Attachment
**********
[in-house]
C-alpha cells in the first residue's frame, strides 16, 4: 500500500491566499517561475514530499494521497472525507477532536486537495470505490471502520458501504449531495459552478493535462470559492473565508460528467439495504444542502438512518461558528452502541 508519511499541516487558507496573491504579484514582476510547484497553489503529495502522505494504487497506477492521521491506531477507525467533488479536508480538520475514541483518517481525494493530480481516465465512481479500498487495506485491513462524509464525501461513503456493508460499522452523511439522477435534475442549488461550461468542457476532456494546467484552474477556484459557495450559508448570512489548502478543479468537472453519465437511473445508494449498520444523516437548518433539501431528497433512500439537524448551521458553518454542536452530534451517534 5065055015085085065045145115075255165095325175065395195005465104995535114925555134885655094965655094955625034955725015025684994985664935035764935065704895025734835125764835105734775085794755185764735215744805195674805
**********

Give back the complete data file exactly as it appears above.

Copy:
[in-house]
C-alpha cells in the first residue's frame, strides 16, 4: 500500500491566499517561475514530499494521497472525507477532536486537495470505490471502520458501504449531495459552478493535462470559492473565508460528467439495504444542502438512518461558528452502541 508519511499541516487558507496573491504579484514582476510547484497553489503529495502522505494504487497506477492521521491506531477507525467533488479536508480538520475514541483518517481525494493530480481516465465512481479500498487495506485491513462524509464525501461513503456493508460499522452523511439522477435534475442549488461550461468542457476532456494546467484552474477556484459557495450559508448570512489548502478543479468537472453519465437511473445508494449498520444523516437548518433539501431528497433512500439537524448551521458553518454542536452530534451517534 5065055015085085065045145115075255165095325175065395195005465104995535114925555134885655094965655094955625034955725015025684994985664935035764935065704895025734835125764835105734775085794755185764735215744805195674805